“Are you writing your letter?” he said, touching her cheek half playfully, half caressingly.

“Yes,” said Lesley, looking down. “Is there have you no message?”

“Why should I have a message? Your mother and I correspond through our lawyer, my dear. But well, yes, if you like to say that I am sorry for this mistake of the last few months, you may do so. I have no doubt that she has missed your letters, and I should like her to understand that the correspondence was not discontinued at my desire. I regret the mistake.”

He said it formally and gravely, and in a particularly icy tone of voice; but Lesley was for the moment satisfied. She went back to her writing-desk and took up her pen. She had already written a couple of sheets, but in them her fathers name had scarcely been mentioned. Now, however, she wrote:

“You may be wondering, dearest mamma, why I am writing to you in this way, because you told me that I must not write, and I have put off my explanation until almost the end. I could not bear to be without your letters any longer, and to-day I said so to my father. I could not help telling him, because I was so miserable. And he wishes me to tell you that it was all a mistake, and he is very sorry; he never meant to put a stop to our writing to each other, and he is very, very sorry that we thought so.” Lesley’s version was not so dignified as her father had intended it to be. “He was terribly distressed when he found out that I was not writing to you; and called himself all sorts of names a tyrant and an ogre, and asked what we must have thought of him! He was really very much grieved about it, and never meant us to leave off writing. So now I shall write as often as I please, and you, dearest mamma, will write to me too.

“There is one thing I must say, darling mother, and you will not be angry with me for saying it, will you? I think father must be different now from what he was in the old days; or else perhaps there may have been a mistake about him, such as there has been about the letters! For he is so clever and gentle and kind a little sarcastic now and then, but always good! The poor people at the Club (which I told you about in the last sheet) just adore him; and they say that he has saved many of them from worse than death. And you never told me about his book, dear mamma ’The Unexplored.’ It is such a beautiful book surely you think so, although you think ill of the writer? Of course you have read it? I have read it four times, I think; and I want to ask him about some parts of it, but I have never dared I don’t think he even knows that I have read it. It has gone through more than twelve editions, and has been translated into French and German, so you must have seen it. And Mr. Kenyon says it sells by thousands in America.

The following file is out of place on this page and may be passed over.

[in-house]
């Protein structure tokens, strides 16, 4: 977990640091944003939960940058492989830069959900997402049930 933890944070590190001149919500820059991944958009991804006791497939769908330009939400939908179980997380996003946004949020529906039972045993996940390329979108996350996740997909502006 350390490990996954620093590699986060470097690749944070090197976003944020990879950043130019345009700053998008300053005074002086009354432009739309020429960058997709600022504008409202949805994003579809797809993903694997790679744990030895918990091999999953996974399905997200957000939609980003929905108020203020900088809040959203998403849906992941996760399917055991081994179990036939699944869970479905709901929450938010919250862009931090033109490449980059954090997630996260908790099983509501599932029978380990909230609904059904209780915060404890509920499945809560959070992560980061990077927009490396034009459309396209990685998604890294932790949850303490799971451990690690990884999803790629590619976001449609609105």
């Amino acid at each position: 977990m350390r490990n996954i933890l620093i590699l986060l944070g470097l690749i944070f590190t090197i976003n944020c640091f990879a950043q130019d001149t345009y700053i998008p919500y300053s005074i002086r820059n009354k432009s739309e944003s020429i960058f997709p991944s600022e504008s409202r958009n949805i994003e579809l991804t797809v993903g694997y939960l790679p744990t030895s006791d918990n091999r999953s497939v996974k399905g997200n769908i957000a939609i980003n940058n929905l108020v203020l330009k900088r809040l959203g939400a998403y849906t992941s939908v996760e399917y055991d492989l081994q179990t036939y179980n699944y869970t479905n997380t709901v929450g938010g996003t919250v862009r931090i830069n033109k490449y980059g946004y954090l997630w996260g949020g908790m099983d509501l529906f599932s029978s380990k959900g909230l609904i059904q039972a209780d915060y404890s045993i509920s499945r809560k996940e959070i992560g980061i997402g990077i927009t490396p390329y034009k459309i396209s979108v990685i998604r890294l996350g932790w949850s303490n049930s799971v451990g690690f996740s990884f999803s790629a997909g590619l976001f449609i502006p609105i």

“It was Mr. Kenyon who first told me about it, and made me understand how blind I was at first to my father’s really great qualities. I know he is not like grandpapa he does sometimes seem a little rough when compared to grandpapa; but then you always said I must not expect every man I met in the world to have grandpapa’s courtly manners. And it must have been very lonely for you if he went out at such funny hours as he does now, and did not breakfast or lunch with you! But I am told that all ’journalists keep these hours,’ and that it is very provincial of me not to know it! It is a very different house, and different life, from any that I ever saw before; but I am getting accustomed to it now, especially since Mr. Kenyon has talked to me.

“Dearest mother, don’t think that I love you one whit the less because I am away from you, and am learning to love other people a little too. Nobody could be to me what you are, my own dear mother. Your child,


So Lesley’s girlish, emotional, indiscreet letter went upon its way to Lady Alice, who was just then in Eaton Square, and Lesley never dreamt of the tears that it brought to her mother’s eyes.

The letter was a shock to Lady Alice in more ways than one. First, it showed her that on one point at least she had been mistaken and it was a point that had long been a very sore one to her. Caspar had not meant the correspondence between mother and daughter to cease so he said now; but she was certain that he had spoken very harshly about it when the arrangement was first made. He had even affected to doubt whether she had heart enough to care whether she heard from her child or not. Well, possibly he had altered his views since those days. Lesley said that he must be different! Poor Lesley! thought Lady Alice, how very little she knew! She seemed to have been as much fascinated by her father as Lady Alice had been, in days long past, by Caspar Brooke as a lover; but Lady Alice reflected that she had never thought of Caspar as good or gentle or “great” in any way. She thought of him chiefly in his relation to herself, and in that relation he had not been satisfactory. Yes, she remembered well enough the sarcastic remarks, the odd hours, the discomfort of her solitary meals. Lesley could see all these points, and yet discover good in the man, and not be disgusted? Lady Alice could not understand her daughter’s impartiality.

Of course it had occurred to her once or twice that, being human, she might have been mistaken. She could have got over the dreariness and discomfort of Caspar’s home, if Caspar had but loved her. Suppose it was just a remote possibility Caspar had loved her all the time!

“The child has infected me with her romantic ideas,” said Lady Alice, at last, with a faint, sad smile. “Let me see what does she say about her friends? The Kenyons Ethel Kenyon Mr. Trent the clergyman of the parish Mr. Kenyon Mr. Kenyon I wonder who the Mr. Kenyon is of whom she speaks so highly. Surely not a clergyman too? Poor Caspar disliked clergymen so much. I wonder if Mrs. Romaine is still living in the neighborhood. But no, I remember: she went out to Calcutta and then to some German baths with her husband. What became of her, I wonder! If she were friendly with Caspar still, Lesley would be sure to mention her to me!”